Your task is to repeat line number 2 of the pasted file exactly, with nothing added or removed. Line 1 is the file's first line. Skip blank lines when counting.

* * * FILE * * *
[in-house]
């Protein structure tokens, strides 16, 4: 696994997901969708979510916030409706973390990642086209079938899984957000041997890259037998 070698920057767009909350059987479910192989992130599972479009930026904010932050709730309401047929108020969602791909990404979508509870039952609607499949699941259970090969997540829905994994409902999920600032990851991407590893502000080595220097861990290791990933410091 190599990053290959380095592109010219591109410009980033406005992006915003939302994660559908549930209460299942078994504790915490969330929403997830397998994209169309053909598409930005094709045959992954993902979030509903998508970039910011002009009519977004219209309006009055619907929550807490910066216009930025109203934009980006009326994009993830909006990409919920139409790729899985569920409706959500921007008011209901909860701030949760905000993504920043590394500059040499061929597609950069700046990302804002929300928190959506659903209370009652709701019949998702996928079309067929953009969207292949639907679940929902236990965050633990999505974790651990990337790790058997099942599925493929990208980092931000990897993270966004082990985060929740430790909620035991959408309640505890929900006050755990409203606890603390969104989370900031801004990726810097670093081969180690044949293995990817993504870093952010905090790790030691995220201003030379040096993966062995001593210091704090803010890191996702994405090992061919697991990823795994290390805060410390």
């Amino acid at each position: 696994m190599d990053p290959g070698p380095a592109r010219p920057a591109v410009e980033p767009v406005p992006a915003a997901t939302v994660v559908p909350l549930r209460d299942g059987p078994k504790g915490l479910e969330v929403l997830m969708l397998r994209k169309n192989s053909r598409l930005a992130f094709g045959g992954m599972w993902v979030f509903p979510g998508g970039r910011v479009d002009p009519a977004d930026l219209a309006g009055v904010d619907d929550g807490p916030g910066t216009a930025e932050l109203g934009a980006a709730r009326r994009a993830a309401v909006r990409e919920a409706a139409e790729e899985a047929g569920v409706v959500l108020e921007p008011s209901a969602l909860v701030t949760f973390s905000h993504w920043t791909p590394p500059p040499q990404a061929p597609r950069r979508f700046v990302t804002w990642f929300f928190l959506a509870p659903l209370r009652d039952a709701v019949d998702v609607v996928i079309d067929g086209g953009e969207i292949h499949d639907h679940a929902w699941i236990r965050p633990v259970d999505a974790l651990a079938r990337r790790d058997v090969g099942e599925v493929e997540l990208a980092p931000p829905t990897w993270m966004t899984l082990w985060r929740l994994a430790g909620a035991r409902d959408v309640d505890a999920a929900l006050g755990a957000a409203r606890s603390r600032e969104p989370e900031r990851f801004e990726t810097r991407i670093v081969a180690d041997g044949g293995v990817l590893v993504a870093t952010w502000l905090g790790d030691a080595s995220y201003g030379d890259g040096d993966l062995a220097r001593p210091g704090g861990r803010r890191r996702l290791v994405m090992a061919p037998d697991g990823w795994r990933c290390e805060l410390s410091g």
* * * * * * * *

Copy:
């Protein structure tokens, strides 16, 4: 696994997901969708979510916030409706973390990642086209079938899984957000041997890259037998 070698920057767009909350059987479910192989992130599972479009930026904010932050709730309401047929108020969602791909990404979508509870039952609607499949699941259970090969997540829905994994409902999920600032990851991407590893502000080595220097861990290791990933410091 190599990053290959380095592109010219591109410009980033406005992006915003939302994660559908549930209460299942078994504790915490969330929403997830397998994209169309053909598409930005094709045959992954993902979030509903998508970039910011002009009519977004219209309006009055619907929550807490910066216009930025109203934009980006009326994009993830909006990409919920139409790729899985569920409706959500921007008011209901909860701030949760905000993504920043590394500059040499061929597609950069700046990302804002929300928190959506659903209370009652709701019949998702996928079309067929953009969207292949639907679940929902236990965050633990999505974790651990990337790790058997099942599925493929990208980092931000990897993270966004082990985060929740430790909620035991959408309640505890929900006050755990409203606890603390969104989370900031801004990726810097670093081969180690044949293995990817993504870093952010905090790790030691995220201003030379040096993966062995001593210091704090803010890191996702994405090992061919697991990823795994290390805060410390």